By Terrence McCoy
By Scott Fishman
By Deirdra Funcheon
By Allie Conti
By New Times Staff
By Ryan Pfeffer
By Deirdra Funcheon
By Kyle Swenson
Although details of that meeting aren't known, Williams and Antonacci then began drafting a settlement agreement that precluded any criminal charges against Steinger as long as Mutual Benefits paid the cost of the state investigation and put several million dollars in an escrow account to pay premiums on old AIDS policies.
The agreement also forced the sale of Mutual Benefits Corp. to a new entity and barred Steinger from conducting "day-to-day activities of Mutual Benefits." However, it specifically allowed Steinger to remain as a "consultant."
In other words, Steinger would be free to keep playing the same con games he'd been playing.
The federal grand jury was still targeting Steinger, and the delinquent SEC — which should have shut down Steinger in 1998 — was finally getting back into the act. On May 4, 2004, just a week after Steinger's big legislative victory, the SEC shut down Mutual Benefits and cleaned out its offices.
Mutual Benefits was finally out of business, but Steinger was still a free man.
While his victims stew with anger at both the fraud and the seeming complicity of major political figures, Steinger sits in his riverfront mansion, awaiting federal trial on fraud and money-laundering charges related to the Mutual Benefits scandal.
Mutual Benefits is now being run by a federal receivership — and victims like Albert Scartz say they fear they'll never see any money back, especially after the lawyers involved in the receivership get their share.
When Leleen Montgomery, who lost half of her and her husband's life savings in the scam, was asked about the fraud last month, she still had never heard of Joel Steinger. She just wanted to know if there was any chance of her seeing her money back from the receivership.
But she says she hopes Steinger pays for his crimes. Many of his previous cohorts are already paying. Former Mutual Benefits President Peter Lombardi is serving a 20-year sentence. Clark Mitchell, the doctor who did as he was told, was sentenced to ten years. Many former employees are serving five-year sentences, including CFO Raquel Kohler; office manager Carol Traina; her husband, David Traina; manager Bari Wiggins; executive Ameer Khan; and attorney Stephen Ziegler.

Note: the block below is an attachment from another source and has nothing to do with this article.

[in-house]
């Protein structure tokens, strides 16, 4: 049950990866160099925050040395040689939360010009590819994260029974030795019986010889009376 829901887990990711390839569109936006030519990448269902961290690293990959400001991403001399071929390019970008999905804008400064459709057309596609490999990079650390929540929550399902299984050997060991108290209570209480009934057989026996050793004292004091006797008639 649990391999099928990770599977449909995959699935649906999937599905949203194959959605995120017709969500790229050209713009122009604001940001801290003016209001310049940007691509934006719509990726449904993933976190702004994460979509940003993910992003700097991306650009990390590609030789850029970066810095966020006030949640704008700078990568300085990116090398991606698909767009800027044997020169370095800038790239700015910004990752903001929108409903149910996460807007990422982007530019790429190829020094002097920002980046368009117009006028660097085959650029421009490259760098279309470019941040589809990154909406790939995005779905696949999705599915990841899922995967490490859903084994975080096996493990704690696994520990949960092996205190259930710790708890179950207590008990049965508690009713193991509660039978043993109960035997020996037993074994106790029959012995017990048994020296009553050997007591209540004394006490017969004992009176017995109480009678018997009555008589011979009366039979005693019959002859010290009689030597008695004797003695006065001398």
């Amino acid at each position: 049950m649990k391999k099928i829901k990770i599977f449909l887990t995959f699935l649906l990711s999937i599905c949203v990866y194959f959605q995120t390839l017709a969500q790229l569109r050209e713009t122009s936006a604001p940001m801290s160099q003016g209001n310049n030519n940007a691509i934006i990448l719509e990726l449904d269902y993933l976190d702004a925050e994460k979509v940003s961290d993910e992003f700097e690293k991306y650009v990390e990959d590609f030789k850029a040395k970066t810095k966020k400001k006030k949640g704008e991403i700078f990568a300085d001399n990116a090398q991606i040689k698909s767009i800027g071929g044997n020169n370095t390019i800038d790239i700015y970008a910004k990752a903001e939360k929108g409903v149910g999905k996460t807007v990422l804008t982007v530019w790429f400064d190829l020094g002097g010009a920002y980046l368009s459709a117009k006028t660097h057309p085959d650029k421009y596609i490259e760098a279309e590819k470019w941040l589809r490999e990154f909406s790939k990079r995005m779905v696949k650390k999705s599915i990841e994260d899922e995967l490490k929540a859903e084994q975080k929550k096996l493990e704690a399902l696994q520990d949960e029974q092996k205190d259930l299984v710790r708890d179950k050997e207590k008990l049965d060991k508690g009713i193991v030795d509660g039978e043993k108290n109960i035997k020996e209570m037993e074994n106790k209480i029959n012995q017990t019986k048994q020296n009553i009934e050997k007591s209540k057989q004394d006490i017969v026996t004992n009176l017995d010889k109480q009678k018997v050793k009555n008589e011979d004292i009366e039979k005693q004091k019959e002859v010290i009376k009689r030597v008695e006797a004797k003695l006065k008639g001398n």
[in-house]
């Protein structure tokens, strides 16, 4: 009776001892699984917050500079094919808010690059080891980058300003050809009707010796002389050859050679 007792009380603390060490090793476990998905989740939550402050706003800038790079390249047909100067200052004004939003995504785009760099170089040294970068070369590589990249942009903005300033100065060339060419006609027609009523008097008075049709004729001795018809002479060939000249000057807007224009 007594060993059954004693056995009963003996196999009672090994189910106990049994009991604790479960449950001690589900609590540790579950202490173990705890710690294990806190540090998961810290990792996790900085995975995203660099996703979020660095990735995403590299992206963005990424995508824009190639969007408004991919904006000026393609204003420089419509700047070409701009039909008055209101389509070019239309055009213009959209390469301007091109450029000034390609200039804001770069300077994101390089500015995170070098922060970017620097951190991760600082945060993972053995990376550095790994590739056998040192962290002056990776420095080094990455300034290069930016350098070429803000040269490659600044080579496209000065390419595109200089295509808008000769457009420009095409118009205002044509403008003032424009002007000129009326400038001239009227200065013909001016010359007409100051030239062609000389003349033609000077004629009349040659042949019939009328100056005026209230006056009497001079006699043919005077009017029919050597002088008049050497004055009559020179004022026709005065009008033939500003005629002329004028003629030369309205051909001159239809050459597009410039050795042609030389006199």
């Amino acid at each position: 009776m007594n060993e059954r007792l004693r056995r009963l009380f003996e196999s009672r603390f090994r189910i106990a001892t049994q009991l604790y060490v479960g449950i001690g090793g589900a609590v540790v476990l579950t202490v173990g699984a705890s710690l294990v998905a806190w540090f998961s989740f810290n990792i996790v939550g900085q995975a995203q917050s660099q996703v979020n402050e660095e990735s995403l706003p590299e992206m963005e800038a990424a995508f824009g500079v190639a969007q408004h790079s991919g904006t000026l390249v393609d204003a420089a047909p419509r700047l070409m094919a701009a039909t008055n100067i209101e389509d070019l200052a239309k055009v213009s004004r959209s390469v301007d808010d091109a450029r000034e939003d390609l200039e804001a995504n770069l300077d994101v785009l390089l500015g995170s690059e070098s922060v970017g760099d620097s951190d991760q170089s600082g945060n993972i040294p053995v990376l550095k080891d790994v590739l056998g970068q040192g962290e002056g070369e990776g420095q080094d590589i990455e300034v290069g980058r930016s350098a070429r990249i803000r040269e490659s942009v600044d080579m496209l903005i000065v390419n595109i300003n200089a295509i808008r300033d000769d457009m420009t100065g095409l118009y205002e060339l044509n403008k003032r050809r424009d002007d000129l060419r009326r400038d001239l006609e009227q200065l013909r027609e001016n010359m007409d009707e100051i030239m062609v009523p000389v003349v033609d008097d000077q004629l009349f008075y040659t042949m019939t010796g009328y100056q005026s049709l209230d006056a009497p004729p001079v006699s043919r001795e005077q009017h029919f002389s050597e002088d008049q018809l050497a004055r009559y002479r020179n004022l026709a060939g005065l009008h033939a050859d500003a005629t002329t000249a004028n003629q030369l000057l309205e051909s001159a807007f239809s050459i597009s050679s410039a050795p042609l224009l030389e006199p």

Steinger's brother Leslie died of cancer last year. Joel Steinger was charged by the feds this past December, along with his other brother, Steven Steiner; and lawyers McNerney and Livoti.
There are still tens of millions of dollars still unaccounted for from Mutual Benefits, but don't expect Steinger to offer it up. He's been hit with multimillion-dollar federal fines and class-action-lawsuit judgments in the hundreds of millions. He pleads poverty, though he can still somehow afford a battalion of high-priced attorneys and upkeep on his mansion.
Those close to him say Steinger maintains his innocence and doesn't believe he'll be convicted. In fact, some believe he's still in the viatical business. His sister-in-law, Stacy Schultz, Leslie's widow, who was deeply involved in running Mutual Benefits, is now operating Life Insurance Exchange, a Fort Lauderdale company that has licenses to do business across the country. Schultz didn't respond to interview requests.
Steinger has had plenty of time to plan a comeback; he wasn't arrested until last December, and his upcoming trial has already been continued until 2011. Numerous court documents have been sealed from public view by U.S. District Judge Adalberto Jordan. Opinion seems split on whether the documents are sealed to protect the public officials or because those same public officials are soon to be indicted.
The lead attorney for Steinger in the federal case, Edward Shohat, says his client is not guilty of any of the charges. "I fully expect Joel Steinger to be vindicated in a federal court of law," says Shohat.
The prospect of Steinger's going free may seem preposterous, but he has managed several magic tricks in his past. The question remaining is whether he can, with the help of his money and well-heeled friends, pull off one more.
Go to BrowardPalmBeach.com to read last week's featured story, "Don of the Con," which details Joel Steinger's criminal past.